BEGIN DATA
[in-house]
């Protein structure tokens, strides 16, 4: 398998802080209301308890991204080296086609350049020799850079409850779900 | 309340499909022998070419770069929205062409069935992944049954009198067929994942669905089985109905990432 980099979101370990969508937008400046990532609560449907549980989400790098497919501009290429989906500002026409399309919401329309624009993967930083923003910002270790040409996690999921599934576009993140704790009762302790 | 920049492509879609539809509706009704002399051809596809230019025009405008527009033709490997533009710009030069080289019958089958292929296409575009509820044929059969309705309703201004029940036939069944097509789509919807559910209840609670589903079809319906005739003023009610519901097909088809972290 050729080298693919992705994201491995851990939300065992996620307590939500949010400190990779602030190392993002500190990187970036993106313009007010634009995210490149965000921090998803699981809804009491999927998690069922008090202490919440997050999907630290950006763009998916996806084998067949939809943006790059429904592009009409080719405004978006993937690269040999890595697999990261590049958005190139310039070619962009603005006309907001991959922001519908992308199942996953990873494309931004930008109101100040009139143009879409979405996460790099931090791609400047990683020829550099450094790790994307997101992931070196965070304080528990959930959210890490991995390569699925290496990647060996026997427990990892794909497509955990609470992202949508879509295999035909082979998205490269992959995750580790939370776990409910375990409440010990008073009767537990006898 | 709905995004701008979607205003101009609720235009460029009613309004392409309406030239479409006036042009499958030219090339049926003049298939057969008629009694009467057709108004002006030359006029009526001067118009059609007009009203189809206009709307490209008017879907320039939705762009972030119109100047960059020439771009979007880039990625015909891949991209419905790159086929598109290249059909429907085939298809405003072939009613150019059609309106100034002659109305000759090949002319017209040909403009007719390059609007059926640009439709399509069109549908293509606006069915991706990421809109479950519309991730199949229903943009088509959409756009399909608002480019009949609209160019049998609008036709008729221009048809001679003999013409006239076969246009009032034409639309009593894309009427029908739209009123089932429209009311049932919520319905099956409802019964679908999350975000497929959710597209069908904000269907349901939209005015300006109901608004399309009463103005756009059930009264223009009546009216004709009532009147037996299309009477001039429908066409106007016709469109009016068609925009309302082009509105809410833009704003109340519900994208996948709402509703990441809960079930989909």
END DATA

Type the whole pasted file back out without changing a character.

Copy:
[in-house]
């Protein structure tokens, strides 16, 4: 398998802080209301308890991204080296086609350049020799850079409850779900 | 309340499909022998070419770069929205062409069935992944049954009198067929994942669905089985109905990432 980099979101370990969508937008400046990532609560449907549980989400790098497919501009290429989906500002026409399309919401329309624009993967930083923003910002270790040409996690999921599934576009993140704790009762302790 | 920049492509879609539809509706009704002399051809596809230019025009405008527009033709490997533009710009030069080289019958089958292929296409575009509820044929059969309705309703201004029940036939069944097509789509919807559910209840609670589903079809319906005739003023009610519901097909088809972290 050729080298693919992705994201491995851990939300065992996620307590939500949010400190990779602030190392993002500190990187970036993106313009007010634009995210490149965000921090998803699981809804009491999927998690069922008090202490919440997050999907630290950006763009998916996806084998067949939809943006790059429904592009009409080719405004978006993937690269040999890595697999990261590049958005190139310039070619962009603005006309907001991959922001519908992308199942996953990873494309931004930008109101100040009139143009879409979405996460790099931090791609400047990683020829550099450094790790994307997101992931070196965070304080528990959930959210890490991995390569699925290496990647060996026997427990990892794909497509955990609470992202949508879509295999035909082979998205490269992959995750580790939370776990409910375990409440010990008073009767537990006898 | 709905995004701008979607205003101009609720235009460029009613309004392409309406030239479409006036042009499958030219090339049926003049298939057969008629009694009467057709108004002006030359006029009526001067118009059609007009009203189809206009709307490209008017879907320039939705762009972030119109100047960059020439771009979007880039990625015909891949991209419905790159086929598109290249059909429907085939298809405003072939009613150019059609309106100034002659109305000759090949002319017209040909403009007719390059609007059926640009439709399509069109549908293509606006069915991706990421809109479950519309991730199949229903943009088509959409756009399909608002480019009949609209160019049998609008036709008729221009048809001679003999013409006239076969246009009032034409639309009593894309009427029908739209009123089932429209009311049932919520319905099956409802019964679908999350975000497929959710597209069908904000269907349901939209005015300006109901608004399309009463103005756009059930009264223009009546009216004709009532009147037996299309009477001039429908066409106007016709469109009016068609925009309302082009509105809410833009704003109340519900994208996948709402509703990441809960079930989909």